Saturday 27 February 2010

Muy peligroso

I just heard on the news that a seven-seater plane has crashed in the desert at Nazca, with no survivors - how awful. The announcer went on to say, a little too quickly it seemed to me, that there had been no damage to the spider, the geograph nearest the crash.

It's easy to imagine how it happened: there are so many sight-seeing planes taking off and landing there all day long, flitting up for a half-hour or so to see eight or ten of these amazing and mysterious shapes in the desert. The pilots are doing alternating wing-stands all the way, so that people on both sides of the plane can get a good view of the ground - either too much enthusiasm or nonchalance could have been the cause; or possibly weather. Flying over desert between the Andes and the ocean, I expect conditions can be tricky and changeable.

As it happens, when I did the flight, crashing was the last thing I was worried about...

>>> My chin is hooked on the window sill and I’m staring up at the daytime moon just off the tip of the wing. Then everything lurches, especially my stomach, and now I’m looking at shapes etched into the brown plain beneath us. There’s just time to snap a photo before, augh, here we go again and I’m gazing back up at the moon, my forehead pressed against the cool glass and all my concentration focused on not losing my lunch. In the next seat Chuck, beads of sweat trickling down his face, is doing his best not to live up to his name.

We’ve come a long way to see the Nazca Lines having heard all about these mysterious drawings in the Peruvian desert, but somehow we missed the bit about the air-sickness pills. This is a shame, because our cheerful pilot Raul is determined that we will all have good views and spends the half-hour banking, circling and standing the plane on alternate wing-tips as we fly over the huge shapes below. It says a lot for the Lines that, even pallid and bilious, we are still astounded by what we see. Stretching across 500 sq km of red-brown plain is a complex network of dead-straight lines, triangles and rectangles that are each several kilometres long. More fantastic, though, are the pictures: we see a monkey with a spiralled tail, a hummingbird, a flamingo with a zigzag neck, a whale, frog and condor, a fat spider and a giant figure waving from a hillside. That they are all instantly recognisable is the most amazing thing of all because they are drawn on such a large scale, each one up to 180m long, that they are impossible to make out at ground level, where the edging lines of rocks went unnoticed for centuries.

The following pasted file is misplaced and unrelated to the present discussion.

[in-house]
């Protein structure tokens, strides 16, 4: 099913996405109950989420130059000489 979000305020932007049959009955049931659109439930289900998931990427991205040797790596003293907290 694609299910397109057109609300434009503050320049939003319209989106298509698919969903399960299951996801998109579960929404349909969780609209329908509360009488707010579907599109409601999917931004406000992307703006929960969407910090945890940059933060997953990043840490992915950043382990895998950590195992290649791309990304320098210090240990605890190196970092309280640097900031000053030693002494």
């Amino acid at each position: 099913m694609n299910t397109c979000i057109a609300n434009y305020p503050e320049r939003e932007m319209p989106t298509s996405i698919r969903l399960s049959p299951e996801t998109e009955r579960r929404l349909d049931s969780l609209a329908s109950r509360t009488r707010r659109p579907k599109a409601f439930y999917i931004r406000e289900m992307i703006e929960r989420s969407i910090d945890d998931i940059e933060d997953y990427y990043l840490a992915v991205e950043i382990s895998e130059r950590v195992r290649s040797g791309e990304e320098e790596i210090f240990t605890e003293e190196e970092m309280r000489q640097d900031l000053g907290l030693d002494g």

Discovered by chance in 1939 by a scientist flying across the desert, the Nazca Lines have intrigued people ever since, prompting far more questions than have ever been answered. No-one knows who made them, or how, or why, or even when, although they are generally agreed to be ancient. Theories abound: they are irrigation channels, an astronomical calendar, religious icons, pathways, landing strips for hot-air balloons – even, in a nod to the waving figure who has a big round head and is nick-named the Astronaut, doodles left by aliens. All that is certain is that this World Heritage Site is a marvel and irresistible to tourists, generating a flight-seeing industry that keeps the skies busy above the small dusty town of Nazca and has scores of stomachs protesting every day...

[Pub. Press 17/11/08]

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